Objective. In this study, we investigated prospectively the incidence of significant hyperbilirubinemia and demographic and laboratory characteristics and pattern of serum bilirubin levels of near-term newborns (35–37 weeks’ [245–265 days’] gestation) by comparing them with those of term newborns (38–42 weeks’ [266–294 days’] gestation) longitudinally in the first 7 days of life; we also aimed to determine the value of an early (6th-hour) serum bilirubin measurement in predicting the development of significant hyperbilirubinemia later during the first week of life in near-term newborns.

Methods. Serum total bilirubin measurements were initially made at the 6th hour of life and repeated daily for the next 4 days, and a last measurement was performed on the 7th day (150th hour) in 219 term newborns (term group) and 146 near-term newborns (near-term group). Newborns with serum total bilirubin levels of ≥8 and ≥12 mg/dL on day 2, ≥12 and ≥15 mg/dL on day 3, and ≥14 and ≥17 mg/dL on days 4, 5, and 7 for birth weights 2000 to 2500 g and >2500 g, respectively, were defined to have significant hyperbilirubinemia, and phototherapy treatment was started. The predictive ability of the 6th-hour serum total bilirubin value in determining the development of significant hyperbilirubinemia in the near-term group was assessed on the basis of the placement of any of the first week’s serum bilirubin measurements in the ≥95th percentile of the study population. A Gaussian distribution curve, the 5th, 30th, 60th, and 95th percentiles, and 4 percentile tracks were obtained from mean serum total bilirubin values. On the basis of the percentile tracks with various sensitivity, specificity, and negative and positive predictive values, a nomogram demonstrating the 4 percentile tracks as risk-zone demarcators with divided risk zones was produced.

Results. Twenty-three newborns (10.5%) in the term group and 37 newborns (25.3%) in the near-term group had significant hyperbilirubinemia and required phototherapy. When the daily mean serum bilirubin levels of the 2 groups were compared, the first 4 days’ values did not significantly differ between the 2 groups, whereas the 5th and 7th days’ values were significantly higher in the near-term group. There were significant differences between the 2 groups with respect to the incidence of significant hyperbilirubinemia, hematocrit, Apgar score, and mode of delivery. On the age-specific nomogram, the zone >95th percentile was labeled as high risk, and that <5th percentile was labeled as low risk. Serum total bilirubin values between the 5th and 30th, 30th and 60th, and 60th and 95th percentiles were designated as being in the low-intermediate, intermediate, and high-intermediate risk zones, respectively. The 5th and 95th percentiles on the nomogram had the highest sensitivity (100%) and specificity (98.2%), respectively, in predicting the subsequent development of significant hyperbilirubinemia.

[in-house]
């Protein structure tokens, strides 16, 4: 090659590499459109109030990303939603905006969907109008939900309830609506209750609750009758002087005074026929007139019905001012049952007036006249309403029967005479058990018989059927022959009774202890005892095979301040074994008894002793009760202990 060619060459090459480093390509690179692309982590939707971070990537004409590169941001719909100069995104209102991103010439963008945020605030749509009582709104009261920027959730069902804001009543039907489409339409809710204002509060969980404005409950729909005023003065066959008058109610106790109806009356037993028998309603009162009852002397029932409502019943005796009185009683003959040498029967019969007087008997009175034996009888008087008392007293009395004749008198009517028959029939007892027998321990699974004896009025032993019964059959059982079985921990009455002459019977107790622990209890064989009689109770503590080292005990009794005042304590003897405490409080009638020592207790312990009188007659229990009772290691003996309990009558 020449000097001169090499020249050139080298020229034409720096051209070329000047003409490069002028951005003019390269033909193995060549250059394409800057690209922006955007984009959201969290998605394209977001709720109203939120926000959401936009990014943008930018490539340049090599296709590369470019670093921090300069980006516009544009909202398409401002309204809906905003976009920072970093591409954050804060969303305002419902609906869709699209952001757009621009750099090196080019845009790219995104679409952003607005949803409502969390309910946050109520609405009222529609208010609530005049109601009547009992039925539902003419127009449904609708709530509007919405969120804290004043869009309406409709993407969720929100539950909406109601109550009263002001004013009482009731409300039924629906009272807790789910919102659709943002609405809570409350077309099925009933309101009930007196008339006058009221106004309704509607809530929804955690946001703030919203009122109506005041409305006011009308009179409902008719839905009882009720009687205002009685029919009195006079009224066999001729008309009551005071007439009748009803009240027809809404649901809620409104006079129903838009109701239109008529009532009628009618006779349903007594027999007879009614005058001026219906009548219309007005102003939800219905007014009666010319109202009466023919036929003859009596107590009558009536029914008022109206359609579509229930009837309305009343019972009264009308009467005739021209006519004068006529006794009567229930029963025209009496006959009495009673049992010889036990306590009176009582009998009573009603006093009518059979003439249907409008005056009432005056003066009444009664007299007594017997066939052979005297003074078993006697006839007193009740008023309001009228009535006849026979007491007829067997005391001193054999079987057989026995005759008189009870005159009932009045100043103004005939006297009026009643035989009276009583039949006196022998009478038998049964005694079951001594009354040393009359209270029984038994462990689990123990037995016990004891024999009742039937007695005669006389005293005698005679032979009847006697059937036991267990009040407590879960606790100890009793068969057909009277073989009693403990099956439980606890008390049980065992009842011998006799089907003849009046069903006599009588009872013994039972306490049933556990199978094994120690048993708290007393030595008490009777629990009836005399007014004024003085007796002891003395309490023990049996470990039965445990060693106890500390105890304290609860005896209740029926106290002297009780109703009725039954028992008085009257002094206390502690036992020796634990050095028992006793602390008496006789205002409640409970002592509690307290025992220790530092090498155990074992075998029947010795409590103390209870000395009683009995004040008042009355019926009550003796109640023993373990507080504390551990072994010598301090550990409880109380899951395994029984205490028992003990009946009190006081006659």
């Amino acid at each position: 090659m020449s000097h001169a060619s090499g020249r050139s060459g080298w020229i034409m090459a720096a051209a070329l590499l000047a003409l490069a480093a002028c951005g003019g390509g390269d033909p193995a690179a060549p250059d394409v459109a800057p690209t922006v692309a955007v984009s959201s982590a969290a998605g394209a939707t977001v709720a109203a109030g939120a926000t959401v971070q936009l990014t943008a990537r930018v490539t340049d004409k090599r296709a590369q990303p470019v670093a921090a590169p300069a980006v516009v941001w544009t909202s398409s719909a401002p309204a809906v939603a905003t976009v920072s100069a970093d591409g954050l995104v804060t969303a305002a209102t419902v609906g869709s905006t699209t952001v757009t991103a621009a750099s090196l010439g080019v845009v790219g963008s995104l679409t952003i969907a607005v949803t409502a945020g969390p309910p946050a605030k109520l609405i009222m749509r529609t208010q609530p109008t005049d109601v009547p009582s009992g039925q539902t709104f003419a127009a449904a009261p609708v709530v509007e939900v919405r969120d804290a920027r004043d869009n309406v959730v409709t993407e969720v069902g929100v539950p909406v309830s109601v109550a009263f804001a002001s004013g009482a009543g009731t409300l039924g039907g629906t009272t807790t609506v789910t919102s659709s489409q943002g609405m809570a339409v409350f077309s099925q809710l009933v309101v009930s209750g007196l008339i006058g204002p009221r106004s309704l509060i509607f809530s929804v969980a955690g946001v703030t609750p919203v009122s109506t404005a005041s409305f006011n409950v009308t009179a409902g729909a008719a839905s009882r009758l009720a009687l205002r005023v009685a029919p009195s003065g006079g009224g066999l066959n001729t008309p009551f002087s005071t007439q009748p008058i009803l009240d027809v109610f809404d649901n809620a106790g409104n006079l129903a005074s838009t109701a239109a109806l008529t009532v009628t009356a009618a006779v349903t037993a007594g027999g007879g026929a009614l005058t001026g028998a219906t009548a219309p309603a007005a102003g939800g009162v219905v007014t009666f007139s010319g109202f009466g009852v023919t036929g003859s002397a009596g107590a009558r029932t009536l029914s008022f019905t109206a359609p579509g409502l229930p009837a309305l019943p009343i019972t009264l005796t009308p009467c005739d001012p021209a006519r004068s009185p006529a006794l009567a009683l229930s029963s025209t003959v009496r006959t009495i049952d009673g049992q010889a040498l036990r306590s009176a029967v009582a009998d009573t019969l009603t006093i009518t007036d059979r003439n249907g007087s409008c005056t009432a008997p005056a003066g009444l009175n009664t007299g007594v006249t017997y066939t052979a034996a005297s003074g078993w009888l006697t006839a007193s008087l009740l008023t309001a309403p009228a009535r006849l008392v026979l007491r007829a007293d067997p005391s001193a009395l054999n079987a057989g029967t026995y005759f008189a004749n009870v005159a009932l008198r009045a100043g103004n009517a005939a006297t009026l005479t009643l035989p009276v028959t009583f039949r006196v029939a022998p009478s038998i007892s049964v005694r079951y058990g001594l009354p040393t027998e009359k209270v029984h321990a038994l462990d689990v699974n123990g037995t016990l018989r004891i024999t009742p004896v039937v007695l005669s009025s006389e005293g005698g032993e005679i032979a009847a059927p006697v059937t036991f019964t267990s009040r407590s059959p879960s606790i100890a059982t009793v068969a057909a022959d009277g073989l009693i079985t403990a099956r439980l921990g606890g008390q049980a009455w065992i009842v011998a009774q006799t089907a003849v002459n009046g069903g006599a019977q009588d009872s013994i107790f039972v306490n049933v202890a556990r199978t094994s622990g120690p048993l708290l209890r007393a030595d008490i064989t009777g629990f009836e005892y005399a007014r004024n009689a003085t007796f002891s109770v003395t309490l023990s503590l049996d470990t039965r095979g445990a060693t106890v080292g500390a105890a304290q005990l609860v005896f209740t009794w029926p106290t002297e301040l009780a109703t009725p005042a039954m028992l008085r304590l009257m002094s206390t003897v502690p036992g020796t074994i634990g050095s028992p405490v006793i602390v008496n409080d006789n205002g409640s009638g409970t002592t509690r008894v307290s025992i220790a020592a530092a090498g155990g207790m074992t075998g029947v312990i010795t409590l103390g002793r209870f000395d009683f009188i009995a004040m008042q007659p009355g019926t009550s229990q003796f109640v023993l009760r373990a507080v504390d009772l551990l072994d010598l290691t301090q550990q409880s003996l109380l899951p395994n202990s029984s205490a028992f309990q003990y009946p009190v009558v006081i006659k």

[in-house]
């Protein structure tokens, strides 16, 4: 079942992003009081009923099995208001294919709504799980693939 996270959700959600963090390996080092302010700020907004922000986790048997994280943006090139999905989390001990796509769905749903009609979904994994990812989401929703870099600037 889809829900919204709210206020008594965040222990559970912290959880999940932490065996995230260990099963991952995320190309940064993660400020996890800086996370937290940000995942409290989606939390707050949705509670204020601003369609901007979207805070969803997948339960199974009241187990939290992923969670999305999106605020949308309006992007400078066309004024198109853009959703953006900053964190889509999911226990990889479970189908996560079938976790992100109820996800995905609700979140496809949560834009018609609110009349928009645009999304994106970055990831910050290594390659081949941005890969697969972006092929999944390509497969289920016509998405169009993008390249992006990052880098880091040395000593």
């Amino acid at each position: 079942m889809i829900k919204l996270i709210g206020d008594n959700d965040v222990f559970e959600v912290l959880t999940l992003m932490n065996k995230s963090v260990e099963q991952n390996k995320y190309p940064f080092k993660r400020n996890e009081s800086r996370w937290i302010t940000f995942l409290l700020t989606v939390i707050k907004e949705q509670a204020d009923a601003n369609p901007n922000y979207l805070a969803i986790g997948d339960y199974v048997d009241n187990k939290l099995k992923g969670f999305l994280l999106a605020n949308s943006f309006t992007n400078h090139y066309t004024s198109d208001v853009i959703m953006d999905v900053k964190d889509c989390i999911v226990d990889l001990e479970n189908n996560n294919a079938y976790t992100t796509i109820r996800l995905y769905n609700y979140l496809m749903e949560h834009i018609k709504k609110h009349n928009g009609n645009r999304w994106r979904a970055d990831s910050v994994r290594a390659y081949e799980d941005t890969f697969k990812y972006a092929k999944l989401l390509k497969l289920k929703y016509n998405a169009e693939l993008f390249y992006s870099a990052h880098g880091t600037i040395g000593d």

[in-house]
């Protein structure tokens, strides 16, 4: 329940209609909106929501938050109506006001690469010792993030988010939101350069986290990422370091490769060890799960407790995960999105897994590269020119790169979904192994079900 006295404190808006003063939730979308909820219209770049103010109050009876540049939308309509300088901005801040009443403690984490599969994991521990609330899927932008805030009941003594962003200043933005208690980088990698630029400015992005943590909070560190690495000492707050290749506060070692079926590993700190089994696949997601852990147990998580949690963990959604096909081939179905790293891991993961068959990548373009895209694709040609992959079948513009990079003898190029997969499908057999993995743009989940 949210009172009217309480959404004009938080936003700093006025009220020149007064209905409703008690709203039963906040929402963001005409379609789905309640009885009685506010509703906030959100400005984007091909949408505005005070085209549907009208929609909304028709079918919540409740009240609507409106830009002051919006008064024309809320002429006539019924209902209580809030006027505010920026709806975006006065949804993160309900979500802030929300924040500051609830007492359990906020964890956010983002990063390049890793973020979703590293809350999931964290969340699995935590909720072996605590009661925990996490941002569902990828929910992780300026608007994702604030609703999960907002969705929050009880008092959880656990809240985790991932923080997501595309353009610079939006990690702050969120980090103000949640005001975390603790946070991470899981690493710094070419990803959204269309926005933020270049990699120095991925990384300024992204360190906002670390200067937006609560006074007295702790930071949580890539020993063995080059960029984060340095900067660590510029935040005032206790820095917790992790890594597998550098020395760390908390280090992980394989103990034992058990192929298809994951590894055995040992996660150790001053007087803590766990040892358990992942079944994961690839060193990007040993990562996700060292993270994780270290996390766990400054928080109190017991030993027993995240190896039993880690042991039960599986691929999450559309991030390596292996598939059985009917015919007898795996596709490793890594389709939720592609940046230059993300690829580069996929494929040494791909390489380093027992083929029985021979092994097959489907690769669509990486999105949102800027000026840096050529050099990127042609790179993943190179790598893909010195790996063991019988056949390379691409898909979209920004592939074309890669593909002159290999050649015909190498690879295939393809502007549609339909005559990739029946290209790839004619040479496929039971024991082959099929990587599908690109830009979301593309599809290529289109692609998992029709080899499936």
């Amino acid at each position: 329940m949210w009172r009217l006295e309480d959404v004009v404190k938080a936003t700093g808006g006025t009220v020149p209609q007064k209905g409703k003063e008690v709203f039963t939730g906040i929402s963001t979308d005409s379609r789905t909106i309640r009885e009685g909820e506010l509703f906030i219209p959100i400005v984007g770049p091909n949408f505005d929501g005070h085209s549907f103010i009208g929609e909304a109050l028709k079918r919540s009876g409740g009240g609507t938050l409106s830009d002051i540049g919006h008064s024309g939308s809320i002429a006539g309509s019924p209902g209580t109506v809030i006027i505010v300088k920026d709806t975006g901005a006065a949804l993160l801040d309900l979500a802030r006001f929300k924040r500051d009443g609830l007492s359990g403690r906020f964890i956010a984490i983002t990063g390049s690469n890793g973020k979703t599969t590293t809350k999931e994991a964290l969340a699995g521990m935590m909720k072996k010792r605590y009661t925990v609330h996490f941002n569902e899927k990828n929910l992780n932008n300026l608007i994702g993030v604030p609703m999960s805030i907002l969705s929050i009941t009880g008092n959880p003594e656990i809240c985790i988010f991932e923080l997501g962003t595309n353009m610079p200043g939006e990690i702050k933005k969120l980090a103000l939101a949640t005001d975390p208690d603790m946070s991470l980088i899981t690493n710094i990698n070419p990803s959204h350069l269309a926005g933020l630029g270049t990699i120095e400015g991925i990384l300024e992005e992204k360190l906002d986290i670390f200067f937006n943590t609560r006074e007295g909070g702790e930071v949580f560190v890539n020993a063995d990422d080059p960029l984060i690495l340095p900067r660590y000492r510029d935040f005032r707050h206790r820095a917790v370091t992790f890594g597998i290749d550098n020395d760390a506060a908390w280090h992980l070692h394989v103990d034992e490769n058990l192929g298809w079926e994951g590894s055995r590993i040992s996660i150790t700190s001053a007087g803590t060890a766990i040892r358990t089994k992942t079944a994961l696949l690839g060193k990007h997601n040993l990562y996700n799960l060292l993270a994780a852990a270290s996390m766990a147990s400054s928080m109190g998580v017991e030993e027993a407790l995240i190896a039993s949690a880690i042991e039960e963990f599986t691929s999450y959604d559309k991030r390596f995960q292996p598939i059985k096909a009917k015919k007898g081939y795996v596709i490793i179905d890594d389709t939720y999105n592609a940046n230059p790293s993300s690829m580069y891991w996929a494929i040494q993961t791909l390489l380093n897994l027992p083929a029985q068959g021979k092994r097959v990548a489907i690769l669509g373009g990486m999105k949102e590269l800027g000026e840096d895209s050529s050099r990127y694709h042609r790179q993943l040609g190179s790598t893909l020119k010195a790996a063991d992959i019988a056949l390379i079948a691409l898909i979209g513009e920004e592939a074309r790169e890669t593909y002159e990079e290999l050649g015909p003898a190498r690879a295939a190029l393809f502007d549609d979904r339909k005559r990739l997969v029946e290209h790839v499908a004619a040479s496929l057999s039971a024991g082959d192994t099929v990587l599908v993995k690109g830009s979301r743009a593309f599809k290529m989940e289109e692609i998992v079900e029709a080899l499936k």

Conclusions. Near-term newborns should not be treated as term newborns in the approach to management of hyperbilirubinemia, because infants of 35 to 37 weeks’ gestation had significantly lower birth weights, significantly higher serum total bilirubin levels on days 5 and 7, and were 2.4 times more likely to develop significant hyperbilirubinemia than those of 38 to 42 weeks’ gestation in the present study. In near-term newborns of 35 to 37 weeks’ (245 to 265 days’) gestation, the decision to diagnose and treat significant hyperbilirubinemia should be made on the basis of risk status (percentile distribution of the serum bilirubin values on postnatal age) rather than using birth-weight-based thresholds. A nomogram constructed from daily serum bilirubin values of each population, as we present herein, can be used in assessing the age (hour)-specific jaundice risk (high, intermediate, or low) of each near-term newborn.

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